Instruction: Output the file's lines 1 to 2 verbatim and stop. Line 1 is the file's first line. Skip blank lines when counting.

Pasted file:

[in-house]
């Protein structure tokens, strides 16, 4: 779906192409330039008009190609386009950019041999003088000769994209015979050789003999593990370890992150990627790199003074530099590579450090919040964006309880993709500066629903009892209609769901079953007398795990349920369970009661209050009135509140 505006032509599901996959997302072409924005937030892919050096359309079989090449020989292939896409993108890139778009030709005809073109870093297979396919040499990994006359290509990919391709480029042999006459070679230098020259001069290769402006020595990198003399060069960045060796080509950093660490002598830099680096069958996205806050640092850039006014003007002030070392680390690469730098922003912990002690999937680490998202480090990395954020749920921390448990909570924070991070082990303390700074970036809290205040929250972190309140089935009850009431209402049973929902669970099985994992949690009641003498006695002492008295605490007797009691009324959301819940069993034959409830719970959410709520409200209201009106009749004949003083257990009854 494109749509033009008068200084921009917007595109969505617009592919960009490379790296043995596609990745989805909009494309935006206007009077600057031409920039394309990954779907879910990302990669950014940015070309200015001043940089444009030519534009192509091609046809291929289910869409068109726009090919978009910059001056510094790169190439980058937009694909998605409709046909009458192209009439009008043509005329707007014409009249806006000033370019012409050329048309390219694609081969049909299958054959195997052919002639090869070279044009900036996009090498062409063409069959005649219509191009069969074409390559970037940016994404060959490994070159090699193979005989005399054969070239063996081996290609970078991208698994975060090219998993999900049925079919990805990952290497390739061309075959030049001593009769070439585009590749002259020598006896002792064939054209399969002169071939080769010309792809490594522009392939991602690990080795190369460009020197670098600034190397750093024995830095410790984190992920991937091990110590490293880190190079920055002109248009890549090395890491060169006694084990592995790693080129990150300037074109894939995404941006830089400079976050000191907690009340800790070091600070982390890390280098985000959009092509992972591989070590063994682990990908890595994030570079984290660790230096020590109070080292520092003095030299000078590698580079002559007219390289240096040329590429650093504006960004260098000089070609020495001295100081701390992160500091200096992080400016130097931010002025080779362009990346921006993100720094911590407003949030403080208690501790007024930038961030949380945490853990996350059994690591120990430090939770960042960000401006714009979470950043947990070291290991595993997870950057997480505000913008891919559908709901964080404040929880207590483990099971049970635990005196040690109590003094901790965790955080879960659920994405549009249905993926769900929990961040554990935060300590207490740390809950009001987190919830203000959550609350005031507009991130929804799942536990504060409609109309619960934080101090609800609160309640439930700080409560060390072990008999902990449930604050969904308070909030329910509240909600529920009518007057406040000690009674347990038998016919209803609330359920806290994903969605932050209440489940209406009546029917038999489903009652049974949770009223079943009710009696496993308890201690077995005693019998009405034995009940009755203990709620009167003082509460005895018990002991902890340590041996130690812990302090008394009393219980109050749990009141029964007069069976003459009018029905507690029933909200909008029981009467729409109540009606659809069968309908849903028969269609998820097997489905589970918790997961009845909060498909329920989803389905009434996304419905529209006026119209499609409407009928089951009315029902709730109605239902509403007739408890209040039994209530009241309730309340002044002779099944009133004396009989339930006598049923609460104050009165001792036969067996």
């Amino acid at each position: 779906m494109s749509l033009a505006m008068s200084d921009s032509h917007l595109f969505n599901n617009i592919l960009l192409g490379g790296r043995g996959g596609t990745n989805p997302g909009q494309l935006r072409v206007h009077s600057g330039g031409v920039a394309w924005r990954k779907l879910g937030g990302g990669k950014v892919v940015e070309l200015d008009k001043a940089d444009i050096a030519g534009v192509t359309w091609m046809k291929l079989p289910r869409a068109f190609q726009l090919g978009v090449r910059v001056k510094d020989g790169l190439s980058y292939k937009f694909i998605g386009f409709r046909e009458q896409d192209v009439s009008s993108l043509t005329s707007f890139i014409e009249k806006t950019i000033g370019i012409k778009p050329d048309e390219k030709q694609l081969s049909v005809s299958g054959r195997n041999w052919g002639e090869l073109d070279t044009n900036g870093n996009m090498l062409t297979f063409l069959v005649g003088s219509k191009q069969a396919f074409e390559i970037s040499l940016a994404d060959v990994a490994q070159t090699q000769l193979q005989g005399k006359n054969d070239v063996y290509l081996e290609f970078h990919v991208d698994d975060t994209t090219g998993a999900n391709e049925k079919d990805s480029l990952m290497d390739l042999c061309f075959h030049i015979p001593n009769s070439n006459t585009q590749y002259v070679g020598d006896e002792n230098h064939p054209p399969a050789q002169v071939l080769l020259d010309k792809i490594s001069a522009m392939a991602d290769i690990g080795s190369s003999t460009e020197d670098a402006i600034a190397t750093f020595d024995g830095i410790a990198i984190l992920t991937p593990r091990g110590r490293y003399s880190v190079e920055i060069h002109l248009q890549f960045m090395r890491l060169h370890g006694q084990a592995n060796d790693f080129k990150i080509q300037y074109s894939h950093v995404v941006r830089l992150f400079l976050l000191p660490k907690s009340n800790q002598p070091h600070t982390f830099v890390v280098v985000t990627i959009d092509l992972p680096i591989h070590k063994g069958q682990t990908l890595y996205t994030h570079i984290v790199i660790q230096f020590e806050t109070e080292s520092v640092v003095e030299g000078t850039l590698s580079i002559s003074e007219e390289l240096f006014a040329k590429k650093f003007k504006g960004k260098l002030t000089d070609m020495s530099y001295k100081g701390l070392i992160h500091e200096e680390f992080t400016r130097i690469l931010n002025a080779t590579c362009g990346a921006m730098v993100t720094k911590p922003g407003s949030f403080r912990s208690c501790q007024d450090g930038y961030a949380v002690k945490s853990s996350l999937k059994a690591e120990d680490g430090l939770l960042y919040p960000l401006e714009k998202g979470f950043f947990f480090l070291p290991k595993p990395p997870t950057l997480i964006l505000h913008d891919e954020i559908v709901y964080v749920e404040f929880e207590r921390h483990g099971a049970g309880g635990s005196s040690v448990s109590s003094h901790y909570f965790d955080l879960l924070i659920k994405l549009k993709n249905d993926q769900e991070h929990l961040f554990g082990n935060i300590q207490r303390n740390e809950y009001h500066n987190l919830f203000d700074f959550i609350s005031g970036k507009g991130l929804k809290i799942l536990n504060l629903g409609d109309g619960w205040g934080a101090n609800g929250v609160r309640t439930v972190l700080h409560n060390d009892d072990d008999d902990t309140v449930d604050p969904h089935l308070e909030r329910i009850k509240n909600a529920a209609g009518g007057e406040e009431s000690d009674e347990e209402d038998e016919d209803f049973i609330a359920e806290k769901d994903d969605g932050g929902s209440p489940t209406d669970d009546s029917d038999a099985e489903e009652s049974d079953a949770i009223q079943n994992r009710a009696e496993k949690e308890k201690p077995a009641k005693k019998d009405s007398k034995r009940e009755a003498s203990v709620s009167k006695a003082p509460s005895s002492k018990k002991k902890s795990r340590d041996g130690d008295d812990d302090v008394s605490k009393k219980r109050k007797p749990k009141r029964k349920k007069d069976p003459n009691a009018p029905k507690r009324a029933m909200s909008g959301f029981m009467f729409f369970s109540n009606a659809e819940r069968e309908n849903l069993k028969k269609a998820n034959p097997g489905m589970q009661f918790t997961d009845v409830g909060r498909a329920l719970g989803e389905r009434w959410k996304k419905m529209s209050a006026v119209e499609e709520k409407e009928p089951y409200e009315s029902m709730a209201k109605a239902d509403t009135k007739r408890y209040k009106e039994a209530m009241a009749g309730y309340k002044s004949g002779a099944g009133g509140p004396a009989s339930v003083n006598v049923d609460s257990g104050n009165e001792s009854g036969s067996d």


[in-house]
């Protein structure tokens, strides 16, 4: 779906192409330039008009190609386009950019041999003088000769994209015979050789003999593990370890992150990627790199003074530099590579450090919040964006309880993709500066629903009892209609769901079953007398795990349920369970009661209050009135509140 505006032509599901996959997302072409924005937030892919050096359309079989090449020989292939896409993108890139778009030709005809073109870093297979396919040499990994006359290509990919391709480029042999006459070679230098020259001069290769402006020595990198003399060069960045060796080509950093660490002598830099680096069958996205806050640092850039006014003007002030070392680390690469730098922003912990002690999937680490998202480090990395954020749920921390448990909570924070991070082990303390700074970036809290205040929250972190309140089935009850009431209402049973929902669970099985994992949690009641003498006695002492008295605490007797009691009324959301819940069993034959409830719970959410709520409200209201009106009749004949003083257990009854 494109749509033009008068200084921009917007595109969505617009592919960009490379790296043995596609990745989805909009494309935006206007009077600057031409920039394309990954779907879910990302990669950014940015070309200015001043940089444009030519534009192509091609046809291929289910869409068109726009090919978009910059001056510094790169190439980058937009694909998605409709046909009458192209009439009008043509005329707007014409009249806006000033370019012409050329048309390219694609081969049909299958054959195997052919002639090869070279044009900036996009090498062409063409069959005649219509191009069969074409390559970037940016994404060959490994070159090699193979005989005399054969070239063996081996290609970078991208698994975060090219998993999900049925079919990805990952290497390739061309075959030049001593009769070439585009590749002259020598006896002792064939054209399969002169071939080769010309792809490594522009392939991602690990080795190369460009020197670098600034190397750093024995830095410790984190992920991937091990110590490293880190190079920055002109248009890549090395890491060169006694084990592995790693080129990150300037074109894939995404941006830089400079976050000191907690009340800790070091600070982390890390280098985000959009092509992972591989070590063994682990990908890595994030570079984290660790230096020590109070080292520092003095030299000078590698580079002559007219390289240096040329590429650093504006960004260098000089070609020495001295100081701390992160500091200096992080400016130097931010002025080779362009990346921006993100720094911590407003949030403080208690501790007024930038961030949380945490853990996350059994690591120990430090939770960042960000401006714009979470950043947990070291290991595993997870950057997480505000913008891919559908709901964080404040929880207590483990099971049970635990005196040690109590003094901790965790955080879960659920994405549009249905993926769900929990961040554990935060300590207490740390809950009001987190919830203000959550609350005031507009991130929804799942536990504060409609109309619960934080101090609800609160309640439930700080409560060390072990008999902990449930604050969904308070909030329910509240909600529920009518007057406040000690009674347990038998016919209803609330359920806290994903969605932050209440489940209406009546029917038999489903009652049974949770009223079943009710009696496993308890201690077995005693019998009405034995009940009755203990709620009167003082509460005895018990002991902890340590041996130690812990302090008394009393219980109050749990009141029964007069069976003459009018029905507690029933909200909008029981009467729409109540009606659809069968309908849903028969269609998820097997489905589970918790997961009845909060498909329920989803389905009434996304419905529209006026119209499609409407009928089951009315029902709730109605239902509403007739408890209040039994209530009241309730309340002044002779099944009133004396009989339930006598049923609460104050009165001792036969067996």